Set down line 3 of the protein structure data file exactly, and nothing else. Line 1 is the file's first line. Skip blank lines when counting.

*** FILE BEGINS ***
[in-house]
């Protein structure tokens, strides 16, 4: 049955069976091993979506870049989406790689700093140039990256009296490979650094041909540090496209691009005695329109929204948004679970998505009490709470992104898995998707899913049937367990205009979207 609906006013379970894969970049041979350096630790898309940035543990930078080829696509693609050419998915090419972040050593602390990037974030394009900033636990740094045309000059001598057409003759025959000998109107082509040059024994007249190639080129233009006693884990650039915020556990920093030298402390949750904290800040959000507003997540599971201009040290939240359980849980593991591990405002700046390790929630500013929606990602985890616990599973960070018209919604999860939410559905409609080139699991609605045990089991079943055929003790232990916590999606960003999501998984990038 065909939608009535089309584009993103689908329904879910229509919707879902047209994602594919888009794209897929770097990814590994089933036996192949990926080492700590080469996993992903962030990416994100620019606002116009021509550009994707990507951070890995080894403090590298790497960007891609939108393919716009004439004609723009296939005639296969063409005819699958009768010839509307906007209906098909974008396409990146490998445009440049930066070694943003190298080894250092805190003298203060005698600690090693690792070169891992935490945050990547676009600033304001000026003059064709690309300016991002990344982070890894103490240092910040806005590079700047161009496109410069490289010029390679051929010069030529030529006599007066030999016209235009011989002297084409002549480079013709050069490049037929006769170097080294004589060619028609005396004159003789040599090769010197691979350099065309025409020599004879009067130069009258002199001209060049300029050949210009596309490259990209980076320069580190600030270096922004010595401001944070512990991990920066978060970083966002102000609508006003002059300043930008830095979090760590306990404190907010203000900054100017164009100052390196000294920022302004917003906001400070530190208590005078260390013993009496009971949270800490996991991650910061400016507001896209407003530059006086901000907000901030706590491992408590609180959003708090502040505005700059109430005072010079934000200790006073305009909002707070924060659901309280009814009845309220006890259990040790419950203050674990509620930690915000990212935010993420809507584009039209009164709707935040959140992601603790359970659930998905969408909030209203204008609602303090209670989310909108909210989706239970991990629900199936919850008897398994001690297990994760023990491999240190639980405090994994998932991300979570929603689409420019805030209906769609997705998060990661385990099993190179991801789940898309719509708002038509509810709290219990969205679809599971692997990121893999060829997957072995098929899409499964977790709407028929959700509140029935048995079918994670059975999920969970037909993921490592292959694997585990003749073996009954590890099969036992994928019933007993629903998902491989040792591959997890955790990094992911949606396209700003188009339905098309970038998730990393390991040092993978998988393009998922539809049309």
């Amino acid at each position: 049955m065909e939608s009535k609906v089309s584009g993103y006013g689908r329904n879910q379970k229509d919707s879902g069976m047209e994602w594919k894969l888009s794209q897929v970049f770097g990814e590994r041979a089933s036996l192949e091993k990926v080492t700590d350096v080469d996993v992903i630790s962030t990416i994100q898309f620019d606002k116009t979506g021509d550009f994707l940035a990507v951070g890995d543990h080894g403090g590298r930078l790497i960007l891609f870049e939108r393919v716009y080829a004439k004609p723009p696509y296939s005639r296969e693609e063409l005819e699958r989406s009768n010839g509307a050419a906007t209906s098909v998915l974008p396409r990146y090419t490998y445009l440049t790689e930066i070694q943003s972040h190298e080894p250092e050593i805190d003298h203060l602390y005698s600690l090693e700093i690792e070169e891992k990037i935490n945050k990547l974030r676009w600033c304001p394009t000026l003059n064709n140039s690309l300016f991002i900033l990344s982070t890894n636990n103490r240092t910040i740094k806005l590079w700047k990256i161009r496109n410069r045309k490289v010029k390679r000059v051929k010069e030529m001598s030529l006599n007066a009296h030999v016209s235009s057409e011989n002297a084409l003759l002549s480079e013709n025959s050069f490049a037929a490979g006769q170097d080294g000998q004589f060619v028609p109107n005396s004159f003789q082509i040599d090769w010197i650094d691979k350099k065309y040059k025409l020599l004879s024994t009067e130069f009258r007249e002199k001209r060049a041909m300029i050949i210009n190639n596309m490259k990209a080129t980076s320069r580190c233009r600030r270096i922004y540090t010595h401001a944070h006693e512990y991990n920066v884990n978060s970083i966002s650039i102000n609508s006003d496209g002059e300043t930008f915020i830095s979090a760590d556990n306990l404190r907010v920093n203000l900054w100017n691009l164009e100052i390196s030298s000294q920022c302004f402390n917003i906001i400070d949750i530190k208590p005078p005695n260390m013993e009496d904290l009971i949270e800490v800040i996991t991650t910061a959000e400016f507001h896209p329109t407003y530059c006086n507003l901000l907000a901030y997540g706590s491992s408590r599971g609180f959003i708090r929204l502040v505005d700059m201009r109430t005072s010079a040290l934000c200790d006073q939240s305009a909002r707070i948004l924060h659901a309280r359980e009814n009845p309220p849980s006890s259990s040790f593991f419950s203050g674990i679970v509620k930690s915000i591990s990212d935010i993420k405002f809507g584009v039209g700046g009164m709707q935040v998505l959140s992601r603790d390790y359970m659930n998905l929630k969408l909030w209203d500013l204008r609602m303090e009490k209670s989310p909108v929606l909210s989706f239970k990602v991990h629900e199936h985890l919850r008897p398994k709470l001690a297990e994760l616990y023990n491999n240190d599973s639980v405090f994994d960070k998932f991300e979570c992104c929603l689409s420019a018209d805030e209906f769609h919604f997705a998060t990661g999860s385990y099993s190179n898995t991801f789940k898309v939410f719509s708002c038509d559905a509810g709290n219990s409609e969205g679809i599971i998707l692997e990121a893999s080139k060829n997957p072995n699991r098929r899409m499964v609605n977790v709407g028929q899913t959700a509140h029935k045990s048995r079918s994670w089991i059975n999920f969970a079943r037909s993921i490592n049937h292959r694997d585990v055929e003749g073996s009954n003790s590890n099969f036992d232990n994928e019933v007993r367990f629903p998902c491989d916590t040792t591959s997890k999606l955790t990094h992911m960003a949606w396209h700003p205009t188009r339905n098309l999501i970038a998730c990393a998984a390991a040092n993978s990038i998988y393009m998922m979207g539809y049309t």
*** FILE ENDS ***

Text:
């Amino acid at each position: 049955m065909e939608s009535k609906v089309s584009g993103y006013g689908r329904n879910q379970k229509d919707s879902g069976m047209e994602w594919k894969l888009s794209q897929v970049f770097g990814e590994r041979a089933s036996l192949e091993k990926v080492t700590d350096v080469d996993v992903i630790s962030t990416i994100q898309f620019d606002k116009t979506g021509d550009f994707l940035a990507v951070g890995d543990h080894g403090g590298r930078l790497i960007l891609f870049e939108r393919v716009y080829a004439k004609p723009p696509y296939s005639r296969e693609e063409l005819e699958r989406s009768n010839g509307a050419a906007t209906s098909v998915l974008p396409r990146y090419t490998y445009l440049t790689e930066i070694q943003s972040h190298e080894p250092e050593i805190d003298h203060l602390y005698s600690l090693e700093i690792e070169e891992k990037i935490n945050k990547l974030r676009w600033c304001p394009t000026l003059n064709n140039s690309l300016f991002i900033l990344s982070t890894n636990n103490r240092t910040i740094k806005l590079w700047k990256i161009r496109n410069r045309k490289v010029k390679r000059v051929k010069e030529m001598s030529l006599n007066a009296h030999v016209s235009s057409e011989n002297a084409l003759l002549s480079e013709n025959s050069f490049a037929a490979g006769q170097d080294g000998q004589f060619v028609p109107n005396s004159f003789q082509i040599d090769w010197i650094d691979k350099k065309y040059k025409l020599l004879s024994t009067e130069f009258r007249e002199k001209r060049a041909m300029i050949i210009n190639n596309m490259k990209a080129t980076s320069r580190c233009r600030r270096i922004y540090t010595h401001a944070h006693e512990y991990n920066v884990n978060s970083i966002s650039i102000n609508s006003d496209g002059e300043t930008f915020i830095s979090a760590d556990n306990l404190r907010v920093n203000l900054w100017n691009l164009e100052i390196s030298s000294q920022c302004f402390n917003i906001i400070d949750i530190k208590p005078p005695n260390m013993e009496d904290l009971i949270e800490v800040i996991t991650t910061a959000e400016f507001h896209p329109t407003y530059c006086n507003l901000l907000a901030y997540g706590s491992s408590r599971g609180f959003i708090r929204l502040v505005d700059m201009r109430t005072s010079a040290l934000c200790d006073q939240s305009a909002r707070i948004l924060h659901a309280r359980e009814n009845p309220p849980s006890s259990s040790f593991f419950s203050g674990i679970v509620k930690s915000i591990s990212d935010i993420k405002f809507g584009v039209g700046g009164m709707q935040v998505l959140s992601r603790d390790y359970m659930n998905l929630k969408l909030w209203d500013l204008r609602m303090e009490k209670s989310p909108v929606l909210s989706f239970k990602v991990h629900e199936h985890l919850r008897p398994k709470l001690a297990e994760l616990y023990n491999n240190d599973s639980v405090f994994d960070k998932f991300e979570c992104c929603l689409s420019a018209d805030e209906f769609h919604f997705a998060t990661g999860s385990y099993s190179n898995t991801f789940k898309v939410f719509s708002c038509d559905a509810g709290n219990s409609e969205g679809i599971i998707l692997e990121a893999s080139k060829n997957p072995n699991r098929r899409m499964v609605n977790v709407g028929q899913t959700a509140h029935k045990s048995r079918s994670w089991i059975n999920f969970a079943r037909s993921i490592n049937h292959r694997d585990v055929e003749g073996s009954n003790s590890n099969f036992d232990n994928e019933v007993r367990f629903p998902c491989d916590t040792t591959s997890k999606l955790t990094h992911m960003a949606w396209h700003p205009t188009r339905n098309l999501i970038a998730c990393a998984a390991a040092n993978s990038i998988y393009m998922m979207g539809y049309t």